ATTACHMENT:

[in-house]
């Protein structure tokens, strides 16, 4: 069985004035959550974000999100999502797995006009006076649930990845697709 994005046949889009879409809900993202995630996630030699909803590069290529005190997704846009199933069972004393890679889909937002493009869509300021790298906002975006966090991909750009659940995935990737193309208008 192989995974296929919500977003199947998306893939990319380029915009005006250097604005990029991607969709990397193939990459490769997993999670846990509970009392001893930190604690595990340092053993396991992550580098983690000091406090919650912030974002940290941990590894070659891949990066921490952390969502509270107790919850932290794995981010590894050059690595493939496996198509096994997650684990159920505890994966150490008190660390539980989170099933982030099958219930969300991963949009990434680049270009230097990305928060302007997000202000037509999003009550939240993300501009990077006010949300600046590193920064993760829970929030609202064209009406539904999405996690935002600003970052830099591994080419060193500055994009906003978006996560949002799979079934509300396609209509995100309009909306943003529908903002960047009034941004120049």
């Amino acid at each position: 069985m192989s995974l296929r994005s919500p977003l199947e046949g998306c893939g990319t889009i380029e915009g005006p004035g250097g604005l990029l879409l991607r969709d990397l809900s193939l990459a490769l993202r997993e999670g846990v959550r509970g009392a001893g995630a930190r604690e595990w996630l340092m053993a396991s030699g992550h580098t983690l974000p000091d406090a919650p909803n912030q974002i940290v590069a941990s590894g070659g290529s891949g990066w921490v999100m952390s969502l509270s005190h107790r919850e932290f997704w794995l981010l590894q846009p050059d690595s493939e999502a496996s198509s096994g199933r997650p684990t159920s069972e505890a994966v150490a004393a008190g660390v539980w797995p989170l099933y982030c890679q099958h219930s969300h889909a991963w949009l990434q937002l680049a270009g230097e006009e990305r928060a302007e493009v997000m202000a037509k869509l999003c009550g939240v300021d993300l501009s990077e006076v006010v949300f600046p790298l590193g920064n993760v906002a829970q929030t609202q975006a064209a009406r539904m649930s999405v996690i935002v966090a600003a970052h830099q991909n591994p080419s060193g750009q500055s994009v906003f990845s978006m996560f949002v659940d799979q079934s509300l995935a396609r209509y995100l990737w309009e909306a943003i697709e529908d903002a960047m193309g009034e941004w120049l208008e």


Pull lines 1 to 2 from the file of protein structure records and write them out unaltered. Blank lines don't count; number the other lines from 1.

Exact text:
[in-house]
């Protein structure tokens, strides 16, 4: 069985004035959550974000999100999502797995006009006076649930990845697709 994005046949889009879409809900993202995630996630030699909803590069290529005190997704846009199933069972004393890679889909937002493009869509300021790298906002975006966090991909750009659940995935990737193309208008 192989995974296929919500977003199947998306893939990319380029915009005006250097604005990029991607969709990397193939990459490769997993999670846990509970009392001893930190604690595990340092053993396991992550580098983690000091406090919650912030974002940290941990590894070659891949990066921490952390969502509270107790919850932290794995981010590894050059690595493939496996198509096994997650684990159920505890994966150490008190660390539980989170099933982030099958219930969300991963949009990434680049270009230097990305928060302007997000202000037509999003009550939240993300501009990077006010949300600046590193920064993760829970929030609202064209009406539904999405996690935002600003970052830099591994080419060193500055994009906003978006996560949002799979079934509300396609209509995100309009909306943003529908903002960047009034941004120049």